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the Colesseum

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25843.  Tue Oct 04, 2005 3:18 am Reply with quote

my first posting - excuse me but i cannot remember hearing the answer to the question about naming the teams at the colesseum.

now i now it was chariot racing, was it the blues and greens or the reds?

25844.  Tue Oct 04, 2005 4:11 am Reply with quote

Welcome aboard.

The question was mainly designed to make the point that, despite the popular belief, there is no record of Christians being pitted against lions in the Colesseum (although it may have happened elsewhere). We didn't really get into what 'right' answer there might be.

In the chariot racing, as you say, the teams were blue, green, red and white. The blues and the greens were the only ones that mattered in the later empire, and they became aligned with political, social and religious factions in a rather interesting way.

25873.  Tue Oct 04, 2005 8:59 am Reply with quote

Somewhat like the blue states and the red states here in the US, perhaps?

25875.  Tue Oct 04, 2005 9:10 am Reply with quote

please elaborate on the quite interesting manners inwhich chariot racing became political. how would they have identified the blues and greens and red teams by way of horses? dyed mane/tail hair? painted spots?

25877.  Tue Oct 04, 2005 10:08 am Reply with quote

There's a really good account of it on this link.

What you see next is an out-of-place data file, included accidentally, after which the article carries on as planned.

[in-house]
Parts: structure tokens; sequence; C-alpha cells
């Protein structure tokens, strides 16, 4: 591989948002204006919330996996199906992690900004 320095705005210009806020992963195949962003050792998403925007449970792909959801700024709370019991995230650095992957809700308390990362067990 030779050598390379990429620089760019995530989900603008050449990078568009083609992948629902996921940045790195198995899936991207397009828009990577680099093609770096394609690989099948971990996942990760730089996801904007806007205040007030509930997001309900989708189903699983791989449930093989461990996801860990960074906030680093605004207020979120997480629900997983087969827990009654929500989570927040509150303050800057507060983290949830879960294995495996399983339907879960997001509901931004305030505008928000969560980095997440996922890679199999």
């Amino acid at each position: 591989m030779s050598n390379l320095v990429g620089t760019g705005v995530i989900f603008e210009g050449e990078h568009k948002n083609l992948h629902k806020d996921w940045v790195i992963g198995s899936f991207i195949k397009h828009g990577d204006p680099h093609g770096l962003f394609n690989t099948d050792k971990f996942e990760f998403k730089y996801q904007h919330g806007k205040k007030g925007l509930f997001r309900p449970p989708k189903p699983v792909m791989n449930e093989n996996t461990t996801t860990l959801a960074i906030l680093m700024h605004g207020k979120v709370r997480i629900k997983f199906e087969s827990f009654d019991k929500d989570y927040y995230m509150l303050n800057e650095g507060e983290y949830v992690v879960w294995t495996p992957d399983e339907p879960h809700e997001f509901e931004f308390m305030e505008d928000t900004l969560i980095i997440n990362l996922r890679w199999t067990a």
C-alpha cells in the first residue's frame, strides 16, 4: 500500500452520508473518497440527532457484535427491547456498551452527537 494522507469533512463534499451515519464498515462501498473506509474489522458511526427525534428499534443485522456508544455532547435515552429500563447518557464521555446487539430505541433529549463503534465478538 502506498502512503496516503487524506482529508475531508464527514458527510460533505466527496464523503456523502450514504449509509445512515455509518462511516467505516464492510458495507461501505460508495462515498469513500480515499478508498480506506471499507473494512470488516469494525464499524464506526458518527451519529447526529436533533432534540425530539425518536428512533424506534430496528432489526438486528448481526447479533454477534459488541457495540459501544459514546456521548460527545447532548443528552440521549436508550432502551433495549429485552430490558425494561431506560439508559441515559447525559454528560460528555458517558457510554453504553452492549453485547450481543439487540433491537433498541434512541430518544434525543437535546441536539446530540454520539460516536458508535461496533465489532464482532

It appears from this picture: that you could tell the colour of the team by the driver's costume.

The political influence seems to have sprung from clubhouses run by the supporters of each team and the encouragement of politicians of the various factions to back them - rather as if Tony Blair were to be supported by Manchester United's fanclub. However, the satirist Juvenal cynically claimed that the politicians encouraged the people to be concerned only with 'bread and circuses' because it distracted them from important things like voting.

One interesting thing that I wondered after reading that link was whether they actually had chariot racing in the Colosseum at all. The Circus Maximus, which I thought was a completely different building, was built for chariot racing, and I would question whether the Colosseum was big enough or had enough length for chariot teams racing at full pelt. Can anybody who has visited Rome comment on this?

25878.  Tue Oct 04, 2005 10:13 am Reply with quote

It's interesting that the word circus designates a circle, or a course for horse racing - but as far as I can see, all the circuses like the Circus Maximus were actually oval in shape.

25879.  Tue Oct 04, 2005 10:14 am Reply with quote

Interesting in that support of a sports team grew to become a matter of general political affiliation. In the later Roman Empire the circus took the place of a parliament, and a number of revolutions began in the Hippodrome. Anastasius saved his skin by appealing to the people at the circus, but Andronicus I Comnenus was torn to pieces by the mob in the same place.
No matter whether Nero or Marcus Aurelius ruled the world, whether the Empire was peaceful or was rent in sunder by civil strife, whether barbarians crossed the frontier or were driven back by the legions - the only question which seriously disturbed high or low, bond or free, women or men at Rome was whether Blue or Green would win.
(Cassiodorus, 6th century AD)

If the Greens got the worst of it in the Circus, Rome was as much dismayed as after the defeat at Cannae.
(Juvenal, 1st/2nd century AD)

The colours blue, green, red and white were worn by the drivers, on their tunics and caps. Eventually the Greens absorbed the Whites and the Blues absorbed the Reds, and then the minor colours were also worn as streamers.